This is when the driver is paired with a passenger and when the passenger is in the vehicle. These periods triggers a $1 million insurance policy carried by the rideshare company in California to cover both the driver and the passenger.
Uber maintains a $1 million third-party liability policy on the driver’s behalf, along with uninsured/underinsured motorist bodily injury coverage and contingent comprehensive and collision coverage up to the actual cash value of the driver’s car (with a $1,000 deductible).
Lyft maintains a $1 million liability policy. It also offers contingent collision and comprehensive coverage, which means the driver must claim against their personal insurance first. If that claim is denied or not enough, Lyft insurance will cover the remainder. There is a $2,500 deductible. Lyft also carries a $1 million uninsured/underinsured motorist policy.
If you were injured in a rideshare accident as a passenger, you’d handle it the same way you would any other personal injury from a California car accident.
The same rules apply for the driver of another vehicle involved in an accident with a rideshare car. If you were in a collision with someone driving a rideshare vehicle, you proceed with the claim the same way you would for any other crash.
When an accident happens, call for emergency services. Even if no one has serious injuries, it’s essential that a police report is filed.
The rideshare company will have a record of who your driver is, the car’s license plate, and even the location where the accident happened — it tracks all of its rides by GPS in real-time.
But, your driver’s first line of defense will be their own insurance company. That’s why you need to gather all the same information you would in any other collision:
If there are witnesses, write down their contact information as well. Gather any other evidence at the scene, which includes taking photos of all the vehicles involved, road and weather conditions, street signs, or other relevant images.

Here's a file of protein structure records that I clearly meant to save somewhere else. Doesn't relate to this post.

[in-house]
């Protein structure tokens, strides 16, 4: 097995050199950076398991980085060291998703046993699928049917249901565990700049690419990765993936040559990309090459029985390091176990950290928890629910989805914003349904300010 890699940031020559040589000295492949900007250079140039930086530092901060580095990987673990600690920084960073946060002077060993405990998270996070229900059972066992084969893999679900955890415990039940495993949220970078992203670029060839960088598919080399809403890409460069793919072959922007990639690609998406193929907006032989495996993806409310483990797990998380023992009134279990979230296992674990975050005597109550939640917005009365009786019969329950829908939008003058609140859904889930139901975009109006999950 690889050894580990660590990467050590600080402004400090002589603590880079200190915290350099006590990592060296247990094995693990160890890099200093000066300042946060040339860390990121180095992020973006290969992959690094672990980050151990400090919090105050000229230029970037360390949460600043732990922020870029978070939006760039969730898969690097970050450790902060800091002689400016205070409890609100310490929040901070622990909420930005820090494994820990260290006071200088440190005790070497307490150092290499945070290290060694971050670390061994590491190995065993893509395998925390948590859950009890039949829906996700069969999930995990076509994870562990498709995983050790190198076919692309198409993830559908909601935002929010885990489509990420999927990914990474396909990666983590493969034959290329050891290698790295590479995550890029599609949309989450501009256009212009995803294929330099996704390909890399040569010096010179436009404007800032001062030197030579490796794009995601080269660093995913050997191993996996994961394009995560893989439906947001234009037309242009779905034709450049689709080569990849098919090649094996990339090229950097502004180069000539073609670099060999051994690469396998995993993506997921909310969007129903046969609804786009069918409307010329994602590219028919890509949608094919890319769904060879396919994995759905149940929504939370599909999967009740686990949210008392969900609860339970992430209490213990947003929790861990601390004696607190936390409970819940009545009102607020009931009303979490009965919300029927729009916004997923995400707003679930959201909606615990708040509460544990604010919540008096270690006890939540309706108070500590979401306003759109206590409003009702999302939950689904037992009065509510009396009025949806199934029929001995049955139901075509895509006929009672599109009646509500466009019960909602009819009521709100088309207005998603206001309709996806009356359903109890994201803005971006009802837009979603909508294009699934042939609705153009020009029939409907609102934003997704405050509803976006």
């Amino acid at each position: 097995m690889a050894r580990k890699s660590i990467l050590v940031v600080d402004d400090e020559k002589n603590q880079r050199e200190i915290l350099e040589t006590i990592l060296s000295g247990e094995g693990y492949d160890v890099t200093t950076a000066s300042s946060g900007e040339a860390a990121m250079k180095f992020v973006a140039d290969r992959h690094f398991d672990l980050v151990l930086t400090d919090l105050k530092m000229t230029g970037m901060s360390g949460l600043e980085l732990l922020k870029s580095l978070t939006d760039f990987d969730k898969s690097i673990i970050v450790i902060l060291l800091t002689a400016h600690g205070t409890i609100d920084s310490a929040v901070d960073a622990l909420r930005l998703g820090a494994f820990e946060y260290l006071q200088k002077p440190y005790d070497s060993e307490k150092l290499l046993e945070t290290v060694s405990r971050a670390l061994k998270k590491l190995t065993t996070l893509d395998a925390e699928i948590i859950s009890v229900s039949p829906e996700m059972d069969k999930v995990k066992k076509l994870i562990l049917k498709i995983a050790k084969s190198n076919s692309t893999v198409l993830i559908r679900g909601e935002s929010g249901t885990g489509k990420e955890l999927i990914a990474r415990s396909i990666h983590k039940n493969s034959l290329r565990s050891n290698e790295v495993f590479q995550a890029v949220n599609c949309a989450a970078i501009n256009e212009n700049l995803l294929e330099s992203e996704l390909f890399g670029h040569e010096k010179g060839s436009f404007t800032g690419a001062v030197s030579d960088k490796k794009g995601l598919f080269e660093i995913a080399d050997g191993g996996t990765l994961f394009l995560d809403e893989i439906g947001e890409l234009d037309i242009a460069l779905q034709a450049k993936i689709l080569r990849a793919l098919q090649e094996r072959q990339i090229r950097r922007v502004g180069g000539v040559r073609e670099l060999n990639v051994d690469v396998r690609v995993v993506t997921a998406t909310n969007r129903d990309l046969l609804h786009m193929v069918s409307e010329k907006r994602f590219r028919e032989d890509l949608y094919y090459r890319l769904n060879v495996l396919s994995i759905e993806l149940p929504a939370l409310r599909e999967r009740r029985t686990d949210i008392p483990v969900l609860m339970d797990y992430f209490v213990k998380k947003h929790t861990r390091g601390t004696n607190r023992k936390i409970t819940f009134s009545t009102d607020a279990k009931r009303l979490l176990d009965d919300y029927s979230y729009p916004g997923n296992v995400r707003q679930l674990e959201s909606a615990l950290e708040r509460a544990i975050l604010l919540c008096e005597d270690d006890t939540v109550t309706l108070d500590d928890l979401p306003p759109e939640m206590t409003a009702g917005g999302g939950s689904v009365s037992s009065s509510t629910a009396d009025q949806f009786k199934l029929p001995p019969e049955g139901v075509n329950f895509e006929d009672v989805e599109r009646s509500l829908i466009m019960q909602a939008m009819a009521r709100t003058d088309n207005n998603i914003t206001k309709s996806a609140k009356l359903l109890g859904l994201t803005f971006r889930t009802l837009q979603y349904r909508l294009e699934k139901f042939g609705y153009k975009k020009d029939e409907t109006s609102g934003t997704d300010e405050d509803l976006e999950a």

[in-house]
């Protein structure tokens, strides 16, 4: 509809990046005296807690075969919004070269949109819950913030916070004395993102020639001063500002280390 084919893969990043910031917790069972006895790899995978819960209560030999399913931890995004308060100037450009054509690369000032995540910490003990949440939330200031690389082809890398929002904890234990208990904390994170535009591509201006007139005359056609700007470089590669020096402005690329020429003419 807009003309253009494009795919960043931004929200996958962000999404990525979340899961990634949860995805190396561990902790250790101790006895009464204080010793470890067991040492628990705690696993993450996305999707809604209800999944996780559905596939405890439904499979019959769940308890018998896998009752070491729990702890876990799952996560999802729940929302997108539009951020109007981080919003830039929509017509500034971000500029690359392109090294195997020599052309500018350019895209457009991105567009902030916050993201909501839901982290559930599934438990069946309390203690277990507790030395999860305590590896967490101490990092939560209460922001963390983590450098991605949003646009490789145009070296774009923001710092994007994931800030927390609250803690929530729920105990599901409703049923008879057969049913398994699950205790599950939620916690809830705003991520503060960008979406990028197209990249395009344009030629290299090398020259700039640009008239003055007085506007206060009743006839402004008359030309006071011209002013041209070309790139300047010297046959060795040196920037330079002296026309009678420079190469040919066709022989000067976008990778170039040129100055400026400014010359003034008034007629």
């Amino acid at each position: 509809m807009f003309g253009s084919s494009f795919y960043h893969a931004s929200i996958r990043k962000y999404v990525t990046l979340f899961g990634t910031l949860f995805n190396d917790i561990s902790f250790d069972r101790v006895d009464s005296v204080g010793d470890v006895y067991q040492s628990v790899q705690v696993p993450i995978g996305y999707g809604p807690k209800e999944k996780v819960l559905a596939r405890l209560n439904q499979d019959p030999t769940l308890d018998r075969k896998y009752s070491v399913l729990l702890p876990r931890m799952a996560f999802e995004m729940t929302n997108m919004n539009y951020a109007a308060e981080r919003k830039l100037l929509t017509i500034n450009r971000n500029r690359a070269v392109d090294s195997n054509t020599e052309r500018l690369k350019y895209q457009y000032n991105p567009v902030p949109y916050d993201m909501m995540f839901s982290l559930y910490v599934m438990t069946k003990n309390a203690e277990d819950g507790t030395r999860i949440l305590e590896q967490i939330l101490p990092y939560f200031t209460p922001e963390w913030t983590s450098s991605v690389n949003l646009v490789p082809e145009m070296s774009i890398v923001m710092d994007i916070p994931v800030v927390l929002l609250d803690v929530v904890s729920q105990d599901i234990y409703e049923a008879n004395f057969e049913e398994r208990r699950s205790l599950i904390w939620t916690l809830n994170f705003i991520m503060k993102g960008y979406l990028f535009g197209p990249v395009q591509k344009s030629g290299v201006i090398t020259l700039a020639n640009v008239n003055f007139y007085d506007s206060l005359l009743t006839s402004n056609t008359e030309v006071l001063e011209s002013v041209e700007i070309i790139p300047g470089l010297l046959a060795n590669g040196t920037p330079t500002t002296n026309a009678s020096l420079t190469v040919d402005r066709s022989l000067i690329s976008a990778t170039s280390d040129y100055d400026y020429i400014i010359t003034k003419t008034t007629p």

As soon as possible, report the accident to your insurance company. Your insurer will follow up with the driver’s insurance company and get the claims process started. This is often an “easy lift” for your insurance company because as a passenger, you’re highly unlikely to have any liability (unless your behavior was distracting or illegal).
Read more: What to do following a car accident.
Once you’ve reported the claim to your insurance company, it will begin to establish liability. If the accident involved two or more vehicles (the rideshare vehicle and another vehicle), the claims adjusters will need to determine who was at fault. The driver who was at fault will be responsible for covering your claim.
How your accident claim is handled by insurance will hinge upon whether the driver was participating in rideshare services at the time of the accident. If they were simply driving for personal reasons unrelated to being a rideshare contractor (Period 0), then it’s handled the same way as any other car accident. But if they were on the way to pick up a passenger, or if they had a passenger in the car, they have additional liability coverage.
If you’ve been involved in a California car accident of any kind, start with the Enjuris Personal Injury Law Firm Directory to find a lawyer who will take your case. It’s the best way to ensure that you’ll receive the damages you need to cover your medical expenses, property replacement, lost wages, and other non-economic damages like pain and suffering.